I’ve had an embarrassing number of lovely parcels arrive on my doorstep in the course of March and April – another book from the same series as the Lizzy Pye goldwork one, Crewelwork Embroidery by Becky Quine; floche from Needle in a Haystack in the US (a special treat as you can’t easily get it here in the UK, but unfortunately paid for just when the pound was at its weakest); coton à broder from Spinning Jenny; doodle canvas and some Splendor silks from West End Embroidery (who got it to me the very next day, with second class postage!); Heathway Milano crewel wool from Catkin Crown Textile Studio, whose dangerous website went live two weeks ago today; a lovely goldwork monogram kit (now discontinued, I bagged one of the last two) by Lizzy Pye of Laurelin; and (courtesy of my mother-in-law’s birthday present) two crewel kits from Melbury Hill. Now these are things to keep your spirits up!
I spent some happy hours bobbinating my new threads and rearranging some of my storage boxes to take the new acquisistions – aren’t they like beautiful jewel caskets?
As for the kits, taking a peek inside the plain, unmarked box from Laurelin Embroidery was a treat in itself. A beautifully presented instruction booklet, full skeins of DMC and bobbins of sewing thread as well as plenty of goldwork materials, and the fabric with its calico backing neatly wrapped in tissue paper. As for the colours, Lizzy had very kindly substituted a turquoise for the usual green to match the colours of the Mabel’s Fancies logo; and would you believe it, in my stash I happened to have a wire check in a light turquoise that goes with it perfectly! I’ll enjoy working out where to incorporate it into that gloriously blingy and colourful M.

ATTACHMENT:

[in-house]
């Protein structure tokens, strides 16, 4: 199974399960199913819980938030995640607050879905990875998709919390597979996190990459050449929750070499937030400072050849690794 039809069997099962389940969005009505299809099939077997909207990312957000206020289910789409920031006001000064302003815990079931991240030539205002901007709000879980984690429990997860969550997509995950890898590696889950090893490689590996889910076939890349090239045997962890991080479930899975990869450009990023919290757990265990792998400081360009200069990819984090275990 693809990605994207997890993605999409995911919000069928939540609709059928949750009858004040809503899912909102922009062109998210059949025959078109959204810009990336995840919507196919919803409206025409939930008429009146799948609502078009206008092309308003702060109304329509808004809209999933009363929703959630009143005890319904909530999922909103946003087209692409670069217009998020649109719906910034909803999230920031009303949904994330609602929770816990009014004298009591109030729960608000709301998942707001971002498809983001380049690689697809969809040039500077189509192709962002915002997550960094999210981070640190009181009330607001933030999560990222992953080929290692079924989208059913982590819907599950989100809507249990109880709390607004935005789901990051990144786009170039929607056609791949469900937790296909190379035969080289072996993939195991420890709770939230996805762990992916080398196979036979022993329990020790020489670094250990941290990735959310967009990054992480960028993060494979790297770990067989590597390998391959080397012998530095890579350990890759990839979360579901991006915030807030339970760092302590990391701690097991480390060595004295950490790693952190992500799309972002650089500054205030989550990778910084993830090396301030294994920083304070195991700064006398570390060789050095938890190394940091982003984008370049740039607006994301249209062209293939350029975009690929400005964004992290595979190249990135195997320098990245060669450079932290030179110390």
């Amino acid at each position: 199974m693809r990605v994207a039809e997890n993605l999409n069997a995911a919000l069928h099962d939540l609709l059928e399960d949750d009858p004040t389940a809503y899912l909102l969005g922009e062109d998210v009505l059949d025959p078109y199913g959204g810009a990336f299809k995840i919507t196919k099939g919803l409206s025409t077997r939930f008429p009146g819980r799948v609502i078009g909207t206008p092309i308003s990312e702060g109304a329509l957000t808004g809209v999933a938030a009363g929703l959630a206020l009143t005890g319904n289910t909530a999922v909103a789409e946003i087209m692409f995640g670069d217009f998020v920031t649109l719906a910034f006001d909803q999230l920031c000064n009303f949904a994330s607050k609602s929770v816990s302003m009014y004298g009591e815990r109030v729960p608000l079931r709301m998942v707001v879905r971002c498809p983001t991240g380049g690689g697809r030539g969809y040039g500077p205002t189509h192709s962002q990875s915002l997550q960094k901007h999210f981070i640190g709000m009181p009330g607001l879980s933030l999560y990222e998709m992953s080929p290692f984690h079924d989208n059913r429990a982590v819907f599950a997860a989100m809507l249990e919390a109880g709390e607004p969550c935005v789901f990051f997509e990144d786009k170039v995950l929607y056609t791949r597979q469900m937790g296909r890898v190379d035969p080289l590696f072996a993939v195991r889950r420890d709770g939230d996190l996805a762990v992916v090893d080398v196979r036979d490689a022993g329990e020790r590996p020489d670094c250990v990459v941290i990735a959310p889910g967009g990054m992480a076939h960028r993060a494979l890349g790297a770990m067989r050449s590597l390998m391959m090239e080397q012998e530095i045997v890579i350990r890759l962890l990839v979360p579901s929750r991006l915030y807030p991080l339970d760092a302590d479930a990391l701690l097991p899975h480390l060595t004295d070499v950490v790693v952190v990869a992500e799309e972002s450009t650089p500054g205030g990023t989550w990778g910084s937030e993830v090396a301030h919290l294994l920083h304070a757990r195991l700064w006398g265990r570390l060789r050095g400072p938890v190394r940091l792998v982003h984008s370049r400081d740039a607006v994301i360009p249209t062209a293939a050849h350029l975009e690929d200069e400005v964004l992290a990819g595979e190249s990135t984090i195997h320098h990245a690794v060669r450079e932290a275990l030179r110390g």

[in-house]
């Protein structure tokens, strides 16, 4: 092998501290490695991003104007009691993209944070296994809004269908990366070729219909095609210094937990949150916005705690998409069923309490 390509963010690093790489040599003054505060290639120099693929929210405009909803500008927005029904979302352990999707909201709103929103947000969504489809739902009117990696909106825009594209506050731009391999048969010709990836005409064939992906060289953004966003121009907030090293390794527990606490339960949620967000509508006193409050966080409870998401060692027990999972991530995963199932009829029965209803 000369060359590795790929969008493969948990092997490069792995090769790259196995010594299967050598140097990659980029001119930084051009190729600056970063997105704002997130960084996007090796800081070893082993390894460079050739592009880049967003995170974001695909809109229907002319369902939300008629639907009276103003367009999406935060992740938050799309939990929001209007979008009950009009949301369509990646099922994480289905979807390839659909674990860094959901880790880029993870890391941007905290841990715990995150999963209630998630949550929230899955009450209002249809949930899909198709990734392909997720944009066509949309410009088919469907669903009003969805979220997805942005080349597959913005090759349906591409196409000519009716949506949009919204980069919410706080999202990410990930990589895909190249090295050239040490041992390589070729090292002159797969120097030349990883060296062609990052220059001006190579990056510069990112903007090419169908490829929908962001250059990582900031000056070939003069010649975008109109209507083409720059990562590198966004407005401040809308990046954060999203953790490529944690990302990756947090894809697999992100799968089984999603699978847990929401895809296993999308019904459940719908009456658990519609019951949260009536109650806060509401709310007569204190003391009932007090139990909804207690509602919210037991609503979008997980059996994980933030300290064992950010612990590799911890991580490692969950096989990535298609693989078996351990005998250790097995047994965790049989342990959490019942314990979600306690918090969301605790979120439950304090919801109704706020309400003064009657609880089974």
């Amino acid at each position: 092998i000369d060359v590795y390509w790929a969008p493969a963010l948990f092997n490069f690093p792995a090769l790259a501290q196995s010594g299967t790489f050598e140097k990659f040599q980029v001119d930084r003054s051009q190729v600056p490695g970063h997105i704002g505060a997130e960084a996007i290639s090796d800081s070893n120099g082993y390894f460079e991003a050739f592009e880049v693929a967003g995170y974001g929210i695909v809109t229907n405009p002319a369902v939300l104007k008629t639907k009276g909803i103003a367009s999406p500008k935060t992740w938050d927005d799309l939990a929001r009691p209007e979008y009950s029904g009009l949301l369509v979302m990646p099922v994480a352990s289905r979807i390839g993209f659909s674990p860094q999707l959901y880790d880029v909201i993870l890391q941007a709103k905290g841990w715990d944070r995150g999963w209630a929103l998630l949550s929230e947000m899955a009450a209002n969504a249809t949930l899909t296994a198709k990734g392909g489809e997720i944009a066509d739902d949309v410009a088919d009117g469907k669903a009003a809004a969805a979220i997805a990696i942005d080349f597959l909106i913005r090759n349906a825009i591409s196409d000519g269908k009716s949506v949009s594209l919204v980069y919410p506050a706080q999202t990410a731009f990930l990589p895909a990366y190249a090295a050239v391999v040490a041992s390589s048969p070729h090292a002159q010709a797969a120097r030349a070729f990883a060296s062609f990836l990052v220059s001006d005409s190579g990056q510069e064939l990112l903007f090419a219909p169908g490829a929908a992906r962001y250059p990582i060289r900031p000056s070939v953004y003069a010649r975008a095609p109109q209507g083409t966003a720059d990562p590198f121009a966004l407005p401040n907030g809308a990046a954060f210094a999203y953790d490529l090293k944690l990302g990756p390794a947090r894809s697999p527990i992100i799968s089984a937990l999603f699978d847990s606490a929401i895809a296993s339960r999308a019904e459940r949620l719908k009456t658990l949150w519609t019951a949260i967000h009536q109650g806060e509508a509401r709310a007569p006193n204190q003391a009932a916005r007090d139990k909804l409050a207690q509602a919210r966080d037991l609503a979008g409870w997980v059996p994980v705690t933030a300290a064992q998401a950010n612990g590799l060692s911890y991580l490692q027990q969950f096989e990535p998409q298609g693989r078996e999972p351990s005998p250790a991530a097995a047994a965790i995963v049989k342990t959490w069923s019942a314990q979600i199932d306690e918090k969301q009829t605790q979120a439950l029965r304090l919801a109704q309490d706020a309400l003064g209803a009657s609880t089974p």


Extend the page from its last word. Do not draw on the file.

The Melbury Hill kits, though understandably a bit short on the sparkly wow-factor by comparison and with a little less in the way of instructions, are nevertheless very enjoyable to open and explore. The first is Strawberry Fair – the picture on their website shows it with the strawberry sticking up, but I think it looks more natural (in as far as Jacobean-style crewelwork ever does) with the fruit hanging down. By the way, I love the way they use the Bayeux couching stitches to represent the strawberry pips – I wish I’d thought of that!
The second kit is the Heritage Cat & Tulip Tile. Now I would not normally have bought this – for one thing it includes a hoop I don’t need, but more importantly it uses a single stitch throughout in a monochrome design and is therefore unlikely to “stretch” me. However, a few things made me reconsider. To start with the most altruistic of my reasons, in this time of lockdown I try to support independent businesses and designers. The second reason is that with the present situation being so unpredictable, unsettling and worrying I really like the thought of a relaxing project; sometimes you don’t need stretching, you need soothing! Thirdly, my mother-in-law had given me a birthday present and it felt right to spend this on something that was not necessarily useful to Mabel’s Fancies but just fun. And finally, I am a Dutch ex-pat who loves cats. How could I not buy a blue & white tile with a cat and a tulip on it? The perfect project for Koningsdag (the Dutch King’s birthday, on 27th April)!